by Margaret Kingsbury
Writing articles for websites can turn into a nice side income and can even become a main source of income if you’re consistent in generating new ideas and pitching them to editors. Many websites are dedicated to science fiction and fantasy nerdom, with editors constantly looking for new content to publish. This piece, for example, was a successful pitch to the SFWA Blog, which is currently open to nonfiction pitches and pays for accepted articles. Below, I list an additional eight websites—all paying—and information on how to pitch them. I’ve also included a brief outline to pitching, in case you haven’t pitched before.
Subject: Pitch — TITLE (Put TIMELY before your title if your pitch deals with something currently in the news.)
Dear EDITOR’S NAME (If you don’t know the editor, you can put Hi there, or Dear Editor),
Please consider this pitch for NAME OF WEBSITE.
TITLE (this title will probably change, but it’s good to have a direct title that succinctly summarizes your idea)
One to two paragraphs summarizing the pitch idea. Give your thesis, discuss why it’s relevant, describe what research you’ll be doing, give a couple of specific examples. Stay short, sweet, and to the point, but don’t undersell the pitch either.
A brief bio and relevant clips if you have them, no more than three. The bio should be one to two sentences and showcase your relevant experience. If possible, clips should be related to the topic you’re pitching, preferably to previously published work. If you haven’t published nonfiction online before, that’s fine; remember that your pitch is also providing an example of your writing style and skill. Plenty of editors are willing to work with new writers (I’ve listed some below).
Thank the editor again for their consideration, and say that you look forward to hearing back from them.
I often include two pitches in my email, and though some writers say to only include one, it’s worked really well for me (if pitch guidelines say not to send more than one pitch, defer to the guidelines). Editors prefer pitches and not completed articles. If you plan on pitching regularly, I recommend signing up for Sonia Weiser’s Opportunities of the Week newsletter. It costs $3 a month and includes 50+ calls for pitches every week, with editorial contact information. I’ve landed many article assignments by responding to pitch calls listed in her newsletter. You can also sign up for the free Freedom With Writing newsletter, which sends about a dozen calls for pitches a week. Also check out the Where to Pitch website, though many excellent nerdy websites are missing from their directory.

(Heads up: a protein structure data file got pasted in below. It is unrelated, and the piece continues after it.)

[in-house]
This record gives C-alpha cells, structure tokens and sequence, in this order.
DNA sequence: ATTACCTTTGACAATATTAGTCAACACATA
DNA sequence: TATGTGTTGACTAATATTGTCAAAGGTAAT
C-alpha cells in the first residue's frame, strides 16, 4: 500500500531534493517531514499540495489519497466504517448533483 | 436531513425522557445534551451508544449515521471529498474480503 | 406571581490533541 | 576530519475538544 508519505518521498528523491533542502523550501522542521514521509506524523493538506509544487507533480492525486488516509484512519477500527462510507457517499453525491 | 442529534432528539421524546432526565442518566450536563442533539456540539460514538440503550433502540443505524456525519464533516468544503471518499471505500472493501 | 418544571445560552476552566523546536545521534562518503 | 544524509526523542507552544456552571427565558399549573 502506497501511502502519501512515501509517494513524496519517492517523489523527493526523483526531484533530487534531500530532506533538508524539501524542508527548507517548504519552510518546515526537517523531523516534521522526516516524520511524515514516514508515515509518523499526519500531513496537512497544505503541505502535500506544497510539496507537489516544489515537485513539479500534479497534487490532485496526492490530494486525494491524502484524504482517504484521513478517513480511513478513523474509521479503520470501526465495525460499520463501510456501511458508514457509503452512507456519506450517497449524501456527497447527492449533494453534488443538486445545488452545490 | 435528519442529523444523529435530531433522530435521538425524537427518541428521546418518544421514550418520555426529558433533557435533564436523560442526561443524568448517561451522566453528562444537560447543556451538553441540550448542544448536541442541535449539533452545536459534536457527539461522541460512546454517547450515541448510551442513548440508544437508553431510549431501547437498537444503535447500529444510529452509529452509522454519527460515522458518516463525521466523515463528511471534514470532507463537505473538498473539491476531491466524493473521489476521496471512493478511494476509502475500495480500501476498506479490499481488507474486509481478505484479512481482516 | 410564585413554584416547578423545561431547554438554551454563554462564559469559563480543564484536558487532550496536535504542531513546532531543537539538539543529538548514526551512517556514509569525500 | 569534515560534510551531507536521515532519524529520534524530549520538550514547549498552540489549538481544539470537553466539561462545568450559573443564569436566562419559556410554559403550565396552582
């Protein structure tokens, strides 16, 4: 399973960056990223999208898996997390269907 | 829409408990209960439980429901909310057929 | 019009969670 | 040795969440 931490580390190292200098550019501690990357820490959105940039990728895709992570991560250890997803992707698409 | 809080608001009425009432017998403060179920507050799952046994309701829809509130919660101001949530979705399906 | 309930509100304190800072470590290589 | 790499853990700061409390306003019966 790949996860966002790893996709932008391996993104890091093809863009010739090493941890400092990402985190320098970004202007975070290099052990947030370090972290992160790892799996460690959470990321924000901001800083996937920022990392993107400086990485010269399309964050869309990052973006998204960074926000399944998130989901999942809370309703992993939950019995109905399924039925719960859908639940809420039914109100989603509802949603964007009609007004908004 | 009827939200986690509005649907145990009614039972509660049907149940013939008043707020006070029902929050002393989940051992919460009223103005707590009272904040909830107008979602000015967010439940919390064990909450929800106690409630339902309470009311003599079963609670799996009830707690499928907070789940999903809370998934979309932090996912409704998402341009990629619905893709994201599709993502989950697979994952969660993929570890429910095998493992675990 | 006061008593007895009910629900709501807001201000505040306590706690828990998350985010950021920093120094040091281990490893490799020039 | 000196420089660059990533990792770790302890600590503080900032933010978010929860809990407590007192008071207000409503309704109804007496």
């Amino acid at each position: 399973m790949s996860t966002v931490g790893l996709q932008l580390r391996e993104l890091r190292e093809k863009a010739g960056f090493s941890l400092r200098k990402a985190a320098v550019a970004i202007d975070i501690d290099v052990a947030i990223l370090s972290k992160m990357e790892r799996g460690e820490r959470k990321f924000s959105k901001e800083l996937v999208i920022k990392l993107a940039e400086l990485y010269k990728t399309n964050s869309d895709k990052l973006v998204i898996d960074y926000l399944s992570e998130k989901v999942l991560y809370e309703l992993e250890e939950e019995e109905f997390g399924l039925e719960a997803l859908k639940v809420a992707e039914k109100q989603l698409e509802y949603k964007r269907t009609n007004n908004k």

If you’re on Twitter, follow your favorite websites and editors. They’re likely to tweet when they’re looking for contributors, though you can always pitch a website even when they haven’t sent out a call. To find out where to send your pitch, try searching the website’s masthead and seeing if you can find editor contact information on Twitter. Also, search the website’s name + pitching in a general search and see what you can find.
Before you pitch an editor, familiarize yourself with the website. Have they already published a similar article to yours? If so, do you have a unique slant you can put on the topic? What’s the website’s tone? For instance, you wouldn’t pitch a fun listicle to a website that prefers researched-based essays.
If you haven’t heard back from an editor after one to two weeks, send a followup email. About half of my acceptances come from follow-up emails.
Eight SF/F Websites to Pitch*
SyFy Wire posts all sorts of SF/F content, from articles about TV shows and movies to comic book and video game reviews. Most of their content is recent—this isn’t the place to pitch your hot take on Legend. Pitch the associate editor Caitlin M. Busch at email@example.com.
In addition to publishing fantastic short stories and poems, Strange Horizons publishes nonfiction essays, from longer academic essays of 3,000–5,000 words to shorter columns of 1,000–2,000 words. They also publish interviews. Their guidelines are listed on their website, and pay starts at $40 and goes to $80. Send columns to firstname.lastname@example.org and articles to email@example.com.
Clarkesworld Magazine is another one of my favorite places to read new SFF short stories, but they’re also always on the lookout for nonfiction essays too. Their guidelines are listed on their website, and they pay ten cents a word up to 2,500 words. Send your pitches to firstname.lastname@example.org.
I love Tor’s blog, and they do accept essays on older works. Tor has clear guidelines listed on their website. Send pitches to email@example.com, or to editor Christina Orlando at firstname.lastname@example.org.
Nerdist is also a hot spot for nerdy news. Submit your pitches to their online form.
Lady Science looks at the history and pop culture of science from a feminist perspective. Their guidelines are listed on their website, and you can send essay, commentary, idea, and review pitches to email@example.com, while feature pitches should be sent to Sarah Muncy at firstname.lastname@example.org.
*Editors’ Note: The contact information listed above was accurate as of August 24, 2020.
Margaret Kingsbury (she/her) is a freelance writer and editor whose essays regularly appear in BuzzFeed Books, StarTrek.com, Book Riot, Think Inclusive, and more. She’s the co-creator and co-writer of Baby Librarians, a children’s book review website, and she’s a disability sensitivity reader and editor for Salt & Sage Books. Her short stories and poems have been published in Pulp Literature, Devilfish Review, Expanded Horizons, Nonbinary Review, and are forthcoming in Abyss and Apex. She lives in Nashville, TN, surrounded by books and toddler toys. Follow her on Twitter @areaderlymom and on Instagram @babylibrarians.